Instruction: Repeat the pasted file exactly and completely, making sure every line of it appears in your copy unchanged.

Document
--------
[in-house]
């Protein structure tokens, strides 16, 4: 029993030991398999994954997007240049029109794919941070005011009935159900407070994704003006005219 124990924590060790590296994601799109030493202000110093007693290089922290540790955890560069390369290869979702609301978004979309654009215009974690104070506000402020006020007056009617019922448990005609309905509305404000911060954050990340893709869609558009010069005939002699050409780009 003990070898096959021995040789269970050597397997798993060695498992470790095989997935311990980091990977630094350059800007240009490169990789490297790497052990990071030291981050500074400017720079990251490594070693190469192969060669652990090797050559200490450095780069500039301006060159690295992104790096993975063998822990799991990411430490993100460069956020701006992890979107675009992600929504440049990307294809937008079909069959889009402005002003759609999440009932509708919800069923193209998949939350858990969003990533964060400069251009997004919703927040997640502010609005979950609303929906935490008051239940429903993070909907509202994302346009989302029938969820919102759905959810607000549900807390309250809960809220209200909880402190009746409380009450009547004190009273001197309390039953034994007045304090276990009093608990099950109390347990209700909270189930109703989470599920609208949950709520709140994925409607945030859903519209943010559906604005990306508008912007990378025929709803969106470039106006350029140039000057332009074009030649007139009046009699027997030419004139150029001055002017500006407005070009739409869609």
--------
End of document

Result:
[in-house]
């Protein structure tokens, strides 16, 4: 029993030991398999994954997007240049029109794919941070005011009935159900407070994704003006005219 124990924590060790590296994601799109030493202000110093007693290089922290540790955890560069390369290869979702609301978004979309654009215009974690104070506000402020006020007056009617019922448990005609309905509305404000911060954050990340893709869609558009010069005939002699050409780009 003990070898096959021995040789269970050597397997798993060695498992470790095989997935311990980091990977630094350059800007240009490169990789490297790497052990990071030291981050500074400017720079990251490594070693190469192969060669652990090797050559200490450095780069500039301006060159690295992104790096993975063998822990799991990411430490993100460069956020701006992890979107675009992600929504440049990307294809937008079909069959889009402005002003759609999440009932509708919800069923193209998949939350858990969003990533964060400069251009997004919703927040997640502010609005979950609303929906935490008051239940429903993070909907509202994302346009989302029938969820919102759905959810607000549900807390309250809960809220209200909880402190009746409380009450009547004190009273001197309390039953034994007045304090276990009093608990099950109390347990209700909270189930109703989470599920609208949950709520709140994925409607945030859903519209943010559906604005990306508008912007990378025929709803969106470039106006350029140039000057332009074009030649007139009046009699027997030419004139150029001055002017500006407005070009739409869609």